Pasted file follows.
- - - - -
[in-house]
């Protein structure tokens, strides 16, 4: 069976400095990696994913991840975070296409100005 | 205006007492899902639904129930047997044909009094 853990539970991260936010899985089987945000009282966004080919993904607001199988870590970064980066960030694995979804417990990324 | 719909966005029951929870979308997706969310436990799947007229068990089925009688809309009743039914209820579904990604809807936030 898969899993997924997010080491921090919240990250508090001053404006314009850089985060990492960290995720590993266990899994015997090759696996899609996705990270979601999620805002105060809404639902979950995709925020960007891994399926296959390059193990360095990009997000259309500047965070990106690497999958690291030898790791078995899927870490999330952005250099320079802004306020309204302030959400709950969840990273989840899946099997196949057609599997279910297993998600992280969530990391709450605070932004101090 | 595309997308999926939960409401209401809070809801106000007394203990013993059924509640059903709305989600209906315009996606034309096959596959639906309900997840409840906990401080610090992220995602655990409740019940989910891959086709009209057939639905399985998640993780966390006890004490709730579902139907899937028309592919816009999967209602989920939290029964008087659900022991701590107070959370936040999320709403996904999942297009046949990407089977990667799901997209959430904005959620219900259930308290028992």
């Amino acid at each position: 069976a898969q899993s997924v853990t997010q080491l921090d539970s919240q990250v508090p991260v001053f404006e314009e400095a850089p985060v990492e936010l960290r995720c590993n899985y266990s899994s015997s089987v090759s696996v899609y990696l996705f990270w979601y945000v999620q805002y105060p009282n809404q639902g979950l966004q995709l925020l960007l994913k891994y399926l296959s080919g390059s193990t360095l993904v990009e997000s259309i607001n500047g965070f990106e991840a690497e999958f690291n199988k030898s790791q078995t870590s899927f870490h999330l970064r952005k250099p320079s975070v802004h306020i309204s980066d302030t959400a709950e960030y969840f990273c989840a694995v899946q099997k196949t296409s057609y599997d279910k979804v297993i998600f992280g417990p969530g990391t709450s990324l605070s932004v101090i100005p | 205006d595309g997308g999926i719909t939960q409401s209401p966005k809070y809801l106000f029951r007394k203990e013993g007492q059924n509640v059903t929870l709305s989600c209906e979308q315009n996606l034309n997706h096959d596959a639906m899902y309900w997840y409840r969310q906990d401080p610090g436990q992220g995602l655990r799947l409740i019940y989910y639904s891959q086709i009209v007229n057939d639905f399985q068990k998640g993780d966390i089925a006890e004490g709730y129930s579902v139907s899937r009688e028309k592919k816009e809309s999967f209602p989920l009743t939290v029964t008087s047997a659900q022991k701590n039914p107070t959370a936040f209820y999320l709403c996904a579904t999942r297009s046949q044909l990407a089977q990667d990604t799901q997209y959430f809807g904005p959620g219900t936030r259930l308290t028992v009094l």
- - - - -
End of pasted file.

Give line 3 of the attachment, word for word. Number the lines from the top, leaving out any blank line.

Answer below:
């Amino acid at each position: 069976a898969q899993s997924v853990t997010q080491l921090d539970s919240q990250v508090p991260v001053f404006e314009e400095a850089p985060v990492e936010l960290r995720c590993n899985y266990s899994s015997s089987v090759s696996v899609y990696l996705f990270w979601y945000v999620q805002y105060p009282n809404q639902g979950l966004q995709l925020l960007l994913k891994y399926l296959s080919g390059s193990t360095l993904v990009e997000s259309i607001n500047g965070f990106e991840a690497e999958f690291n199988k030898s790791q078995t870590s899927f870490h999330l970064r952005k250099p320079s975070v802004h306020i309204s980066d302030t959400a709950e960030y969840f990273c989840a694995v899946q099997k196949t296409s057609y599997d279910k979804v297993i998600f992280g417990p969530g990391t709450s990324l605070s932004v101090i100005p | 205006d595309g997308g999926i719909t939960q409401s209401p966005k809070y809801l106000f029951r007394k203990e013993g007492q059924n509640v059903t929870l709305s989600c209906e979308q315009n996606l034309n997706h096959d596959a639906m899902y309900w997840y409840r969310q906990d401080p610090g436990q992220g995602l655990r799947l409740i019940y989910y639904s891959q086709i009209v007229n057939d639905f399985q068990k998640g993780d966390i089925a006890e004490g709730y129930s579902v139907s899937r009688e028309k592919k816009e809309s999967f209602p989920l009743t939290v029964t008087s047997a659900q022991k701590n039914p107070t959370a936040f209820y999320l709403c996904a579904t999942r297009s046949q044909l990407a089977q990667d990604t799901q997209y959430f809807g904005p959620g219900t936030r259930l308290t028992v009094l």